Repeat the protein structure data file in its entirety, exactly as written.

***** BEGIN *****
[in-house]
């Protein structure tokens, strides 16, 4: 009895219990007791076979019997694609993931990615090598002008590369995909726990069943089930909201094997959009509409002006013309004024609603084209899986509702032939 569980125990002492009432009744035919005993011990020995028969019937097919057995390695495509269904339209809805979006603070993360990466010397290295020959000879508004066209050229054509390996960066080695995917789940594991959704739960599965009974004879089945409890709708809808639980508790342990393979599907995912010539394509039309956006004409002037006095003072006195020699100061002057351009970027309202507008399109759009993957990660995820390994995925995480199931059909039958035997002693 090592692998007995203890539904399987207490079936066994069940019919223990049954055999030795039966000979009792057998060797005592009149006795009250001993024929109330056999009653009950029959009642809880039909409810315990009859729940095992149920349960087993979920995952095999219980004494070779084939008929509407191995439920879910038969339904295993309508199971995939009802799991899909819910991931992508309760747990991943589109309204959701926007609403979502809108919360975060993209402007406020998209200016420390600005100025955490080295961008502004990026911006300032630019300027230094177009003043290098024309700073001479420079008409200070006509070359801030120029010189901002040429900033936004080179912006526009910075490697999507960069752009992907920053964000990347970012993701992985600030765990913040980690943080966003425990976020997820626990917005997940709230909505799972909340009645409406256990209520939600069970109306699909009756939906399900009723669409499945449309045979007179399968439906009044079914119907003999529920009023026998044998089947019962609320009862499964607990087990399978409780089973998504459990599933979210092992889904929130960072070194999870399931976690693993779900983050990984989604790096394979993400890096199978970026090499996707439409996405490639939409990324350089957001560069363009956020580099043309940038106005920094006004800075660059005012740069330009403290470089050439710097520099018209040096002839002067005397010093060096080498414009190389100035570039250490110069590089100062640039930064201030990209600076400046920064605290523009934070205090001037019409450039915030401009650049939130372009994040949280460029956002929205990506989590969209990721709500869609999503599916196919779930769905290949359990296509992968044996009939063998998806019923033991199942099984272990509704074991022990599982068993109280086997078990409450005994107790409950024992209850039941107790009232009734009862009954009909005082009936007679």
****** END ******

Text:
[in-house]
């Protein structure tokens, strides 16, 4: 009895219990007791076979019997694609993931990615090598002008590369995909726990069943089930909201094997959009509409002006013309004024609603084209899986509702032939 569980125990002492009432009744035919005993011990020995028969019937097919057995390695495509269904339209809805979006603070993360990466010397290295020959000879508004066209050229054509390996960066080695995917789940594991959704739960599965009974004879089945409890709708809808639980508790342990393979599907995912010539394509039309956006004409002037006095003072006195020699100061002057351009970027309202507008399109759009993957990660995820390994995925995480199931059909039958035997002693 090592692998007995203890539904399987207490079936066994069940019919223990049954055999030795039966000979009792057998060797005592009149006795009250001993024929109330056999009653009950029959009642809880039909409810315990009859729940095992149920349960087993979920995952095999219980004494070779084939008929509407191995439920879910038969339904295993309508199971995939009802799991899909819910991931992508309760747990991943589109309204959701926007609403979502809108919360975060993209402007406020998209200016420390600005100025955490080295961008502004990026911006300032630019300027230094177009003043290098024309700073001479420079008409200070006509070359801030120029010189901002040429900033936004080179912006526009910075490697999507960069752009992907920053964000990347970012993701992985600030765990913040980690943080966003425990976020997820626990917005997940709230909505799972909340009645409406256990209520939600069970109306699909009756939906399900009723669409499945449309045979007179399968439906009044079914119907003999529920009023026998044998089947019962609320009862499964607990087990399978409780089973998504459990599933979210092992889904929130960072070194999870399931976690693993779900983050990984989604790096394979993400890096199978970026090499996707439409996405490639939409990324350089957001560069363009956020580099043309940038106005920094006004800075660059005012740069330009403290470089050439710097520099018209040096002839002067005397010093060096080498414009190389100035570039250490110069590089100062640039930064201030990209600076400046920064605290523009934070205090001037019409450039915030401009650049939130372009994040949280460029956002929205990506989590969209990721709500869609999503599916196919779930769905290949359990296509992968044996009939063998998806019923033991199942099984272990509704074991022990599982068993109280086997078990409450005994107790409950024992209850039941107790009232009734009862009954009909005082009936007679």